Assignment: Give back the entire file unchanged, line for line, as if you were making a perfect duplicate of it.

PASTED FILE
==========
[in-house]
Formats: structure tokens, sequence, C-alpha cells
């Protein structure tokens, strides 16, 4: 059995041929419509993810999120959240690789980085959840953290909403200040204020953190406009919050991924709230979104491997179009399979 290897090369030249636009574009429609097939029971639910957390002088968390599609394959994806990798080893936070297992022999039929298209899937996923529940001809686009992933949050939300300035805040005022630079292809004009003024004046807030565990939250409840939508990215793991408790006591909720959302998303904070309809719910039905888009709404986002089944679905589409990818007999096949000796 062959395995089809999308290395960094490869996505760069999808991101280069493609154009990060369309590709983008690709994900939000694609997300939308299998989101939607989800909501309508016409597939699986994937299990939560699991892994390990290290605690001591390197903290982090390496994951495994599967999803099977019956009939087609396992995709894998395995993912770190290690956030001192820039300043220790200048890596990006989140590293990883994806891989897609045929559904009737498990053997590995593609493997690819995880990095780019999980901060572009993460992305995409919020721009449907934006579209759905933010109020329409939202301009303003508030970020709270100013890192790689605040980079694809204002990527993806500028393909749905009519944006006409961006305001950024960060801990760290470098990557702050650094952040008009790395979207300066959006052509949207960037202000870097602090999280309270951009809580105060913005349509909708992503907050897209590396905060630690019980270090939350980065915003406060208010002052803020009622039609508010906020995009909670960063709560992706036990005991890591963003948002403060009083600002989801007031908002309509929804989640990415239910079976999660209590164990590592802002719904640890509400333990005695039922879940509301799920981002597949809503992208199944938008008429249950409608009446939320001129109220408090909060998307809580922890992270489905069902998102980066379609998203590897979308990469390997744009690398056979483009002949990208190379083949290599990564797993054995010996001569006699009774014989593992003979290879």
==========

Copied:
[in-house]
Formats: structure tokens, sequence, C-alpha cells
């Protein structure tokens, strides 16, 4: 059995041929419509993810999120959240690789980085959840953290909403200040204020953190406009919050991924709230979104491997179009399979 290897090369030249636009574009429609097939029971639910957390002088968390599609394959994806990798080893936070297992022999039929298209899937996923529940001809686009992933949050939300300035805040005022630079292809004009003024004046807030565990939250409840939508990215793991408790006591909720959302998303904070309809719910039905888009709404986002089944679905589409990818007999096949000796 062959395995089809999308290395960094490869996505760069999808991101280069493609154009990060369309590709983008690709994900939000694609997300939308299998989101939607989800909501309508016409597939699986994937299990939560699991892994390990290290605690001591390197903290982090390496994951495994599967999803099977019956009939087609396992995709894998395995993912770190290690956030001192820039300043220790200048890596990006989140590293990883994806891989897609045929559904009737498990053997590995593609493997690819995880990095780019999980901060572009993460992305995409919020721009449907934006579209759905933010109020329409939202301009303003508030970020709270100013890192790689605040980079694809204002990527993806500028393909749905009519944006006409961006305001950024960060801990760290470098990557702050650094952040008009790395979207300066959006052509949207960037202000870097602090999280309270951009809580105060913005349509909708992503907050897209590396905060630690019980270090939350980065915003406060208010002052803020009622039609508010906020995009909670960063709560992706036990005991890591963003948002403060009083600002989801007031908002309509929804989640990415239910079976999660209590164990590592802002719904640890509400333990005695039922879940509301799920981002597949809503992208199944938008008429249950409608009446939320001129109220408090909060998307809580922890992270489905069902998102980066379609998203590897979308990469390997744009690398056979483009002949990208190379083949290599990564797993054995010996001569006699009774014989593992003979290879």